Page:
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Harming Students in the Name of Fairness
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Harming Students in the Name of Fairness

Dropping the SAT for the sake of ‘equity’ forces colleges to rely on admissions standards that benefit wealthy and privileged applicants.

(Stock photo by Getty Images.)

On an SAT answer bubble, a single vertical mark through a letter counts as a response. Why does that matter? Because drawing a short line requires two fewer seconds than shading a full bubble. Across dozens of questions, that’s precious minutes saved.

I absorbed this piece of testing arcana during years spent obsessing about the SAT. I didn’t just casually study for the nation’s college entrance exam—I became consumed by it, seeing it as my ticket to top schools and a vital totem of academic excellence.

Which is why I’ve been surprised at the growing number of colleges that—in the name of “fairness” or “equity”—have either abandoned standardized tests or dubbed them optional, including, in recent days, Columbia University. By reducing the emphasis placed on such tests, these institutions actually render the admissions process less fair and equitable—and devalue a key opportunity for students to demonstrate excellence and grit. 

For me, the SAT was the rare component of collegiate admissions that I could meaningfully control—and a contrast to the other, concerningly fuzzy parts of that process. My parents were Indian immigrants who didn’t attend college in the United States. They didn’t know what an Eagle Scout was or why a university would care that you’d aided the destitute during your summers off. They couldn’t easily afford expensive sports programs or pricey musical instruments. At some level, they were perplexed that the admissions process was so dependent on hazy “extracurriculars” or a word cloud of “well-roundedness.”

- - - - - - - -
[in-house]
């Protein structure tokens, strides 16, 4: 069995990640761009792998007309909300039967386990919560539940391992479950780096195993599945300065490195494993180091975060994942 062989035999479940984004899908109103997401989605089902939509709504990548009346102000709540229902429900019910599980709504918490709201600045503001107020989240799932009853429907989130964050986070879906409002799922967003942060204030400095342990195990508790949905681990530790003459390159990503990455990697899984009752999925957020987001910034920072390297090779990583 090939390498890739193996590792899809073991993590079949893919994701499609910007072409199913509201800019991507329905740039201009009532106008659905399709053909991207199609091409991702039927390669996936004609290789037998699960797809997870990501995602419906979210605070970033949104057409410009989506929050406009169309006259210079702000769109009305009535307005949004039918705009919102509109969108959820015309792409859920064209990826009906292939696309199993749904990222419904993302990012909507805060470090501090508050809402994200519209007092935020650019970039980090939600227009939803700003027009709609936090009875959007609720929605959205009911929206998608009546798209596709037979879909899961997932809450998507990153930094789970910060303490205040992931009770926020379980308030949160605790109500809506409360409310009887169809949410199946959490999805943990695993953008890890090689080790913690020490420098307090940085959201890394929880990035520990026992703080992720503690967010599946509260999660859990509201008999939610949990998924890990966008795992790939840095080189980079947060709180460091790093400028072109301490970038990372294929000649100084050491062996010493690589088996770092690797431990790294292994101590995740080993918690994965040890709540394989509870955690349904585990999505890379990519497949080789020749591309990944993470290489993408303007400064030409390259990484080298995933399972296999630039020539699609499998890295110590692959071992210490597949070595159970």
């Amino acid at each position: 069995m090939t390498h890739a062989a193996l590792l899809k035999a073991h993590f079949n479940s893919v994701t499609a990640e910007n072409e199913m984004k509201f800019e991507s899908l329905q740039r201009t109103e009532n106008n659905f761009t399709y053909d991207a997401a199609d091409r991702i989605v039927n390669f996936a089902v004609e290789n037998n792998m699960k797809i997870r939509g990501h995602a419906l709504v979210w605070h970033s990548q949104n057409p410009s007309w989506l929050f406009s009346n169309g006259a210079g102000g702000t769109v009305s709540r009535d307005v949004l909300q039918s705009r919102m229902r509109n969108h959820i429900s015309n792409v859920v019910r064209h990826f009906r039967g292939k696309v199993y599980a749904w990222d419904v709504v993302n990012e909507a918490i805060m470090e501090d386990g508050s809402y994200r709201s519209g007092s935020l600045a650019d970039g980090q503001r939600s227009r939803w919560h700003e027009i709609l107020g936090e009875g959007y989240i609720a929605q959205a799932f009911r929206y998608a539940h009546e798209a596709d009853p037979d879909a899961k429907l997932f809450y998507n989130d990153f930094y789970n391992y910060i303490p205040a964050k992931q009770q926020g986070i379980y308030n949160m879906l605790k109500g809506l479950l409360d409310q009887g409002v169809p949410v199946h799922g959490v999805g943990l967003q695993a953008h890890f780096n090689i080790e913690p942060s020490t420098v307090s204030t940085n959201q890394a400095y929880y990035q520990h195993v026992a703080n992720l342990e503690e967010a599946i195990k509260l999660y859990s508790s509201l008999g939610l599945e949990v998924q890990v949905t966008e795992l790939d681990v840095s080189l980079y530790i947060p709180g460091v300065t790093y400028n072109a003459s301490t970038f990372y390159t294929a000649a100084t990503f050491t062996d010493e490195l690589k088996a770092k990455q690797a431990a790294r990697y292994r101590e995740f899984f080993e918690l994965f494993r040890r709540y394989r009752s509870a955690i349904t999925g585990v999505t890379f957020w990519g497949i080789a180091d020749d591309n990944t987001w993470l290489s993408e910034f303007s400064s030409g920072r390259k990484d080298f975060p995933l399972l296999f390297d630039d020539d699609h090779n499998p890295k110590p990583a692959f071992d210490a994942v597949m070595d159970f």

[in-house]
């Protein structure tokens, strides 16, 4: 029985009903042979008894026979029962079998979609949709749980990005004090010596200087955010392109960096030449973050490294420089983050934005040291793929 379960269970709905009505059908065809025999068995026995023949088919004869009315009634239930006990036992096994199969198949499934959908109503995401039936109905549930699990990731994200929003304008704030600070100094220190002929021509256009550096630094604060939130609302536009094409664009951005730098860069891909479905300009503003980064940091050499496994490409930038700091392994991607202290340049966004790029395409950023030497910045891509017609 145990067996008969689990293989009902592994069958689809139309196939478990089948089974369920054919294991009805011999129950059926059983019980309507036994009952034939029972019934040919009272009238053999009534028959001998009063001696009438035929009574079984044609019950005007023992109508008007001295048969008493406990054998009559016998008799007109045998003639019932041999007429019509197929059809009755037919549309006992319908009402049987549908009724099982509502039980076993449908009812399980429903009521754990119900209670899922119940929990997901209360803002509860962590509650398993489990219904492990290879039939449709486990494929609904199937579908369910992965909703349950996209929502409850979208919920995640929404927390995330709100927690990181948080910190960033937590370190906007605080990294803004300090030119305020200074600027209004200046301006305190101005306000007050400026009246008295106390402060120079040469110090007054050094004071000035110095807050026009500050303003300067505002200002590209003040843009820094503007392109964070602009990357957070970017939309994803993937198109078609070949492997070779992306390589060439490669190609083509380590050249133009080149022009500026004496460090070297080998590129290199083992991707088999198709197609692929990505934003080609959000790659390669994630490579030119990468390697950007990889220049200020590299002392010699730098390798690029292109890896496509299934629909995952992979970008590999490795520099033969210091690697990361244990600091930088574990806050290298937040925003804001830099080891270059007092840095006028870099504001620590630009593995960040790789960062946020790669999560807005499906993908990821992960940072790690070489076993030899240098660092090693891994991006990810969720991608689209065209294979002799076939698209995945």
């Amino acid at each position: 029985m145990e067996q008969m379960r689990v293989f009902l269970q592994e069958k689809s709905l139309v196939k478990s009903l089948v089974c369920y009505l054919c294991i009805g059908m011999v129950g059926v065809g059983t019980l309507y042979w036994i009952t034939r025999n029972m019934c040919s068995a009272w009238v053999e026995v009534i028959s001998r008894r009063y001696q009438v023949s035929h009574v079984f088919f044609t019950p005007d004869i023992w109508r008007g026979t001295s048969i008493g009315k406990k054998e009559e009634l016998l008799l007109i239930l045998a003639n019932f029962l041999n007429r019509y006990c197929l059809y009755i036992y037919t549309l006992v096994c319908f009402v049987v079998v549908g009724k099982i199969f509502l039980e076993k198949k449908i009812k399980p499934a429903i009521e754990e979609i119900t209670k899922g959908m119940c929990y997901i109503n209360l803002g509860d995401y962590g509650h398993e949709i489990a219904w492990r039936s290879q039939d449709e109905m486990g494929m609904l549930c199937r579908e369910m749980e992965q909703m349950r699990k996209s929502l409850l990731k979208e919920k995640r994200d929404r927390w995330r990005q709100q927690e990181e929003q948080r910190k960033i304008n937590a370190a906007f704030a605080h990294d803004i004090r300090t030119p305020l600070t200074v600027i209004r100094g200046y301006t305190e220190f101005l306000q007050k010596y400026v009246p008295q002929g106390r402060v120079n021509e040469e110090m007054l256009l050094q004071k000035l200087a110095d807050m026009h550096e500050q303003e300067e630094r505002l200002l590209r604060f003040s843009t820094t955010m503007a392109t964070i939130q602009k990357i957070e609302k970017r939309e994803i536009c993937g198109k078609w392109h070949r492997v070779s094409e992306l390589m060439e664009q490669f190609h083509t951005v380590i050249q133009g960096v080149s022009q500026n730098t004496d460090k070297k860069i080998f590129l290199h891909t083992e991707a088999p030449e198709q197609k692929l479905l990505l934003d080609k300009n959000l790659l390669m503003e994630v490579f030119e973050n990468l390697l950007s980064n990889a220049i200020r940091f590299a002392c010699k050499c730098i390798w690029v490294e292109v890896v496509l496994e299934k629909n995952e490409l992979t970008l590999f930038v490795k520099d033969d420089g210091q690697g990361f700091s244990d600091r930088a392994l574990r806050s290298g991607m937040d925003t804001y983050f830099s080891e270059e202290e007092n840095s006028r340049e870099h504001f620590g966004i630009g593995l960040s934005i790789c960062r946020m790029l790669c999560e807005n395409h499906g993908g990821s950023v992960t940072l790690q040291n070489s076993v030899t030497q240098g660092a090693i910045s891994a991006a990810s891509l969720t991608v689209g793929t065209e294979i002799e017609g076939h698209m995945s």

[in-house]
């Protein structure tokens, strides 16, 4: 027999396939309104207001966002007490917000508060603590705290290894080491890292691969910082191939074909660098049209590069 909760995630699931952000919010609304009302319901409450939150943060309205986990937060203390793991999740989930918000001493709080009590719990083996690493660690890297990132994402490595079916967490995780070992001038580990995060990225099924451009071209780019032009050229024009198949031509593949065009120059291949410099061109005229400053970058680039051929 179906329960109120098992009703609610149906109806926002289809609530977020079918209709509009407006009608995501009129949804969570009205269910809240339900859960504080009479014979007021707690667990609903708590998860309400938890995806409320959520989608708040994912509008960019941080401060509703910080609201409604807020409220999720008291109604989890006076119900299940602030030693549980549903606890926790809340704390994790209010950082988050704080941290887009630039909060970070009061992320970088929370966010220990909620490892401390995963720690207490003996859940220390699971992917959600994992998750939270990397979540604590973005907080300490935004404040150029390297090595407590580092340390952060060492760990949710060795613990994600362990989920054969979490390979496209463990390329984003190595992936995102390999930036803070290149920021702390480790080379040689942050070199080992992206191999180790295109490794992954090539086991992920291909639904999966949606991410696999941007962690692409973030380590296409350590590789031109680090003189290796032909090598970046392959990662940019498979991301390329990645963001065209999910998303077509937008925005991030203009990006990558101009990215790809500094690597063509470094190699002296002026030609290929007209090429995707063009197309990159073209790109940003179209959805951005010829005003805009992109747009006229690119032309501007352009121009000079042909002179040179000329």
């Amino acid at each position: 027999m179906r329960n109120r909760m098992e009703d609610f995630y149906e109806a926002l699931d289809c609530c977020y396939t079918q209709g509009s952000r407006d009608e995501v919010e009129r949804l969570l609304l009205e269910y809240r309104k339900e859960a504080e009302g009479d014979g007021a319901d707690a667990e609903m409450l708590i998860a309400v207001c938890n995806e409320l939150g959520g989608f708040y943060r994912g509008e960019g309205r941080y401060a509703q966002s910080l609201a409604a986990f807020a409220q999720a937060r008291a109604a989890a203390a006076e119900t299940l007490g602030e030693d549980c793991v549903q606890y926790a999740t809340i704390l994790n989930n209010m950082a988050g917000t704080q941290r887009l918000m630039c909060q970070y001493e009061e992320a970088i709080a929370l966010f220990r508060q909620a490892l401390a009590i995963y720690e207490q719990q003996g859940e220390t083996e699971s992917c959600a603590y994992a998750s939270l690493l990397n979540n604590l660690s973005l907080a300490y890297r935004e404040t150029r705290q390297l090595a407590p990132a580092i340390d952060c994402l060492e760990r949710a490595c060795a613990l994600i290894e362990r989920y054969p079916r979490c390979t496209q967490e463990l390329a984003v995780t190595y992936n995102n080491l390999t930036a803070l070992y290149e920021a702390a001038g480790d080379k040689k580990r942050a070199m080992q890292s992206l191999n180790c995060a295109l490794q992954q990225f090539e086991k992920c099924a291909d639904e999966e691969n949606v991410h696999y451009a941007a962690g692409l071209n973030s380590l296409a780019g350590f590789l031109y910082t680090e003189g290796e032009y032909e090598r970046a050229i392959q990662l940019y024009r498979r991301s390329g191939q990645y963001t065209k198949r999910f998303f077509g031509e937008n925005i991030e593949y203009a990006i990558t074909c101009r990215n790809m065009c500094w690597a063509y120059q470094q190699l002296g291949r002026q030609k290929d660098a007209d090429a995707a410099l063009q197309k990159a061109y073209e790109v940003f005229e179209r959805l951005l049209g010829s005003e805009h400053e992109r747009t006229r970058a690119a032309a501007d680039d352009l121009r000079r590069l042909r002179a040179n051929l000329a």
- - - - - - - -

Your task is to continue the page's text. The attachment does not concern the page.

The SAT, however, was refreshingly clear and accessible—and learnable. In my sophomore year, I had earned a modest score on a practice test, one that I knew wouldn’t cut it for my preferred schools. My parents weren’t about to spring for tutors, so I had to crack this on my own, and on the cheap. I checked out every public library prep book available and photocopied all the included tests. (Sorry Kaplan!) I also printed out every free test available on the then-primitive World Wide Web and mainlined online forums on test-taking strategy.

In the process, I picked up time-saving techniques like the line-through-the-letter trick. I’d also learned that with enough focus, it’s possible to finish a section in a fraction of the allotted time. At my speediest, I could zoom through a section twice or even three times before the timer went off.

Pace wasn’t the only trainable skill. Because English wasn’t my first language, many of the complicated words in the verbal section were unfamiliar to me. So I created roughly 14,000 digital flashcards, keying them in word by polysyllabic word, and doggedly memorized every last one. Take that, “prestidigitation”!